Age, Disease Burden Are Factors in Early Use of Selinexor in Multiple Myeloma


During a Case-Based Roundtable® event, Jonathan L. Kaufman, MD, discussed treatment approaches and the tolerability of a selinexor-containing regimen in a patient with relapsed/refractory multiple myeloma in the first article of a 2-part series.

Jonathan Kaufman

Jonathan L. Kaufman, MD

David Bankes Glass Multiple Myeloma Professorship

Professor, Department of Hematology and Medical Oncology

Emory University School of Medicine

Medical Director and Section Chief, Ambulatory Infusion Centers

Winship Cancer Institute of Emory University

Atlanta, GA


  • A 76-year-old man was diagnosed 5 years ago with multiple myeloma (IgG-kappa)​
  • Hypertension well controlled with lisinopril​.
  • He noticed a progressive decline in his stamina, and now presents to his physician with bone pain and fatigue​.
  • Serum free light chain lambda at diagnosis was 8842 mg/L​
  • Standard risk by fluorescence in situ hybridization​
  • ECOG performance status of 1; IMWG (International Myeloma Working Group) Frailty Status: Intermediate-Frail​
  • Based on age and risk status, transplant is not preferred for this patient​.
  • He received daratumumab (Darzalex), lenalidomide (Revlimid), and dexamethasone (DRd) with a complete response​.

Three years later

  • He reports increasing fatigue and bone pain when having his annual check-up with his oncologist​.
  • PET scan – shows uptake in multiple bony lesions on ribs and femur​.
  • The patient wishes to continue therapy and is interested to hear what options remain​.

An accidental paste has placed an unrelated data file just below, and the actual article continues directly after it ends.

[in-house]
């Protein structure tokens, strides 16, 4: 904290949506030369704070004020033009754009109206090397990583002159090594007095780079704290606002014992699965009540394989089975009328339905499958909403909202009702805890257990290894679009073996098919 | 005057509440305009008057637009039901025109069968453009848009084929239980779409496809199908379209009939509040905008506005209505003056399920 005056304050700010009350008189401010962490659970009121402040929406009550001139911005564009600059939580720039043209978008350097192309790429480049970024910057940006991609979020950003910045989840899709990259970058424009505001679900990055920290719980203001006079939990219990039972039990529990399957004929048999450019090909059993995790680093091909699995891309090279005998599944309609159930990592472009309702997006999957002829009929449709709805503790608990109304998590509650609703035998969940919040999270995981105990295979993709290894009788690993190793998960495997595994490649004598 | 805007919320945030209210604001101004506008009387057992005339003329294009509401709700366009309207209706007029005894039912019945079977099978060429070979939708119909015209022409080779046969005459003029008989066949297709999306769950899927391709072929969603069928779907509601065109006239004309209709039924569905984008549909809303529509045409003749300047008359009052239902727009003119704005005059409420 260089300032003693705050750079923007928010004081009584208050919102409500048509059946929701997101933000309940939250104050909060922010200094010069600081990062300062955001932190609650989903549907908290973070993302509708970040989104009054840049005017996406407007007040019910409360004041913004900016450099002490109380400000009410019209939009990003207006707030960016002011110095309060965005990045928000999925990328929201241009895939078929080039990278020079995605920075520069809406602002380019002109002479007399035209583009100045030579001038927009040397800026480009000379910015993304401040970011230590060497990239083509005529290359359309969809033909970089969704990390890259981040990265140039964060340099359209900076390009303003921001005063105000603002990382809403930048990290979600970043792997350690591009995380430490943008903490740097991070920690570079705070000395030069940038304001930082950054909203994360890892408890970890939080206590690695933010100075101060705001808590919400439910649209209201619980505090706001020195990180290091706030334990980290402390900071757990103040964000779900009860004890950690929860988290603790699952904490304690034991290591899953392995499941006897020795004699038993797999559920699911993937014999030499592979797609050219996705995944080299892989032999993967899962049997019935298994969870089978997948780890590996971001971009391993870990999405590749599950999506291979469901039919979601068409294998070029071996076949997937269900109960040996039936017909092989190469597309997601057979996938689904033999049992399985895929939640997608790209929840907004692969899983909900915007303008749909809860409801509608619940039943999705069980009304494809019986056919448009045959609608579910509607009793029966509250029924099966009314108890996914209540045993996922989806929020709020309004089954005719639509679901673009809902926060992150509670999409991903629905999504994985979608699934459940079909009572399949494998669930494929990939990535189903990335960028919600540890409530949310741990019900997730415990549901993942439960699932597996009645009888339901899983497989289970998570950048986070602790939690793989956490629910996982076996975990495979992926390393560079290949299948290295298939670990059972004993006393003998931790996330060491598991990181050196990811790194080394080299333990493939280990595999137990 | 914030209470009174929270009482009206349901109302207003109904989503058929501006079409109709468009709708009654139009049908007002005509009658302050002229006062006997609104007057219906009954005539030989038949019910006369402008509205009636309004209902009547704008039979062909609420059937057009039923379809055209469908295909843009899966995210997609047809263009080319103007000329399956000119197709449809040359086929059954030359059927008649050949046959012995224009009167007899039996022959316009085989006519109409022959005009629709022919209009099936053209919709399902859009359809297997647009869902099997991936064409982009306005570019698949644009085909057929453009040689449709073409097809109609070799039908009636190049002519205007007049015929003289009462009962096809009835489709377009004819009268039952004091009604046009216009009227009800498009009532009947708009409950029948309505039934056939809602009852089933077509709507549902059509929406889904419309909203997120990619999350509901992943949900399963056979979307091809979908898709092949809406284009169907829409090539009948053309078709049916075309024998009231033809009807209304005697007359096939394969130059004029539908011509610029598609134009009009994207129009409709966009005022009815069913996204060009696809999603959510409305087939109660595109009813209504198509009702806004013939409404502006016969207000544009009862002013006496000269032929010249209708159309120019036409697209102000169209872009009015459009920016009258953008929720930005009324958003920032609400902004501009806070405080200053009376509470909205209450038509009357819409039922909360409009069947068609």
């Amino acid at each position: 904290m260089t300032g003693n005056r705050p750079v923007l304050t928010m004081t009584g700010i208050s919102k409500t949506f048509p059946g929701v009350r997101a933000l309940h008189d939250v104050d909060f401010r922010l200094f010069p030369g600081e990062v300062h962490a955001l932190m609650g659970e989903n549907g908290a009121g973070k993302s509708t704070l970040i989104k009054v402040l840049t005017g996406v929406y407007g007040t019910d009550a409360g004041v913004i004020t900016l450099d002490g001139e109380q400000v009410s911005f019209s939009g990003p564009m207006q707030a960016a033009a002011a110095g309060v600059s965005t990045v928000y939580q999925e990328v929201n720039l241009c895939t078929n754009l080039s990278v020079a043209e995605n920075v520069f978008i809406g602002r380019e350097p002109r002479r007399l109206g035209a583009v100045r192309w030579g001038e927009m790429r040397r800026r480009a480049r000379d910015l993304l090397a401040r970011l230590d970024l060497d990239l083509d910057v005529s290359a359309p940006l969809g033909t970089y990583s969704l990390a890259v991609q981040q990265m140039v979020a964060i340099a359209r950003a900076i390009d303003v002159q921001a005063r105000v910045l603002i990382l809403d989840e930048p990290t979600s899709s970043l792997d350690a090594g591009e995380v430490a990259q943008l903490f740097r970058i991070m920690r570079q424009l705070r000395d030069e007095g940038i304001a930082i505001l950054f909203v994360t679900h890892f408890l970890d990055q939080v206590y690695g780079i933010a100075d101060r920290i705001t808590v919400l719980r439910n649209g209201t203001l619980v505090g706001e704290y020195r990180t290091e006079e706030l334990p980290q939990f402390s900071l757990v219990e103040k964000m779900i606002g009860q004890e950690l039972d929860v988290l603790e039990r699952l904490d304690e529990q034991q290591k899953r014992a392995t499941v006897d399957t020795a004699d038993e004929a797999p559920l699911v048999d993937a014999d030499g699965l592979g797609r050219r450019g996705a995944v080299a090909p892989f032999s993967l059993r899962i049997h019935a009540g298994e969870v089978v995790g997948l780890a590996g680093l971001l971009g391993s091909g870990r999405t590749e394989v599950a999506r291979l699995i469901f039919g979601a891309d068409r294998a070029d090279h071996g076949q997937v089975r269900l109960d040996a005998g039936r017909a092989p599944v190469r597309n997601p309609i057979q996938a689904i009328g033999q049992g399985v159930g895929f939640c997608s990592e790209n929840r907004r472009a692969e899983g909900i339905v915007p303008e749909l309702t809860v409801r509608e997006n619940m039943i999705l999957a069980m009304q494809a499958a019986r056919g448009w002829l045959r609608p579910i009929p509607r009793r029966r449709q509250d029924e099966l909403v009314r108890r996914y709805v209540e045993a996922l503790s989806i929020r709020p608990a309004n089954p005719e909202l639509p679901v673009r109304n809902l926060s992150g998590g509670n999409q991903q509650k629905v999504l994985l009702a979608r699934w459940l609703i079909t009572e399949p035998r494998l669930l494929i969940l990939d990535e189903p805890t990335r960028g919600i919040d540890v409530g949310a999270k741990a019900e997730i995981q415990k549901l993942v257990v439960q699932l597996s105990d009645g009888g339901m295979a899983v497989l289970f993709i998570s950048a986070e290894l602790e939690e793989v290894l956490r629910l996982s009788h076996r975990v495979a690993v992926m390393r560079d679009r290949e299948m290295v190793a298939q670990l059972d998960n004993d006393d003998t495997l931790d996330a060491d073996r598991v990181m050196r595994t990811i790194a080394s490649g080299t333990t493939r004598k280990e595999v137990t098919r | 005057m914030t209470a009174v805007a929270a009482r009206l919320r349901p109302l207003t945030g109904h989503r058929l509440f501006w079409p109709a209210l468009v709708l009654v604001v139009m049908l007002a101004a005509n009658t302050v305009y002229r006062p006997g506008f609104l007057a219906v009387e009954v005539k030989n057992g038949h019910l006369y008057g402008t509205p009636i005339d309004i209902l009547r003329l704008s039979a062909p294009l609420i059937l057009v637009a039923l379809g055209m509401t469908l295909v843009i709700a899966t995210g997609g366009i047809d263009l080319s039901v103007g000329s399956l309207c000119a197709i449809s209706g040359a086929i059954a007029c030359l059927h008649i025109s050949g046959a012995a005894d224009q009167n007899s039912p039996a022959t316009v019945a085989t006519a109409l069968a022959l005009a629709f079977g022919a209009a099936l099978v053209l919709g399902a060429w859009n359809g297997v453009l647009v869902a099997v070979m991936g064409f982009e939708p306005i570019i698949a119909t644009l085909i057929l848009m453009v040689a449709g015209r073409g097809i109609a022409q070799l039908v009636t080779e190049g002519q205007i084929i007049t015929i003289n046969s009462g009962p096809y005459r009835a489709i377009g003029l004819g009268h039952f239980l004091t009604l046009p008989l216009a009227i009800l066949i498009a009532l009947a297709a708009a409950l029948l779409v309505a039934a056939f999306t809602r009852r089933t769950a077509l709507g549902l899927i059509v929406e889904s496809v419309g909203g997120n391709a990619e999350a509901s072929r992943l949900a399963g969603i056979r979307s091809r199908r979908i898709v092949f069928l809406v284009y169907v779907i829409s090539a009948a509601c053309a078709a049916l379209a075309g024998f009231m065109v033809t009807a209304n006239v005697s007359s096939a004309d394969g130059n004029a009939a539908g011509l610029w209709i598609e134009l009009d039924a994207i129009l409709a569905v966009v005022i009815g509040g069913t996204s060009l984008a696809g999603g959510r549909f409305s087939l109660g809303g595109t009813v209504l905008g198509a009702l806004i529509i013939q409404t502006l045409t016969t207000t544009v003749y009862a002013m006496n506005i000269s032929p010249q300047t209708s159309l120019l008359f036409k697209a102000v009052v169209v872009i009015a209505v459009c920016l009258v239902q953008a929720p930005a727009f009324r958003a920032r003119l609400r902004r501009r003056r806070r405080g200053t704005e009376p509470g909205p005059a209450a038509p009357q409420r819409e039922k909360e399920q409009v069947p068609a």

• In patients with newly diagnosed multiple myeloma not eligible for transplant, how should we sequence therapies?​​
  • Is it better to use DRd first and choose the second-line therapy based on whether the patient is refractory to bortezomib (Velcade) or lenalidomide?

LOUAY HANNA, MD: What about selinexor [Xpovio], bortezomib, and dexamethasone [XVd]? We have strong data in the second line, especially if this patient needs [therapy for] high disease burden.1 You want some completely new mechanism of action. I would think XVd might be a better option. But if this patient had soft relapse on 10 mg of lenalidomide, I wouldn’t say they’re completely resistant to IMiD [immunomodulatory imide drug]. So maybe they could receive carfilzomib [Kyprolis] and pomalidomide [Pomalyst] or bortezomib plus dexamethasone, or lenalidomide, bortezomib, and dexamethasone.

JONATHAN L. KAUFMAN, MD: I’m glad you mentioned bortezomib, selinexor, and dexamethasone…. [The BOSTON trial (NCT03110562)] is exactly the one that you mentioned. There are a lot of phase 3 data in this situation but this is one of the trials that was not talked about.

MAURIZIO BENDANDI, MD: Why does this patient have heavy tumor burden on relapse? I would expect the disease not to be explosive, since he was on DRd…. I don’t know that I would engage in selinexor in a 79-year-old patient who most likely is going to have GI [gastrointestinal] toxicity. I understand they’re 2 different mechanisms of action, [but] selinexor is not an easy medication.

SHEBLI ATRASH, MD: Selinexor dosed at 160 mg a week, meaning 80 mg twice a week, got the reputation of nausea, vomiting, and GI problems [in the STORM trial (NCT02336815)].2 I can tell you [that with] a dose of 40 mg a week or 60 mg a week, you still get great efficacy with very minor GI toxicity.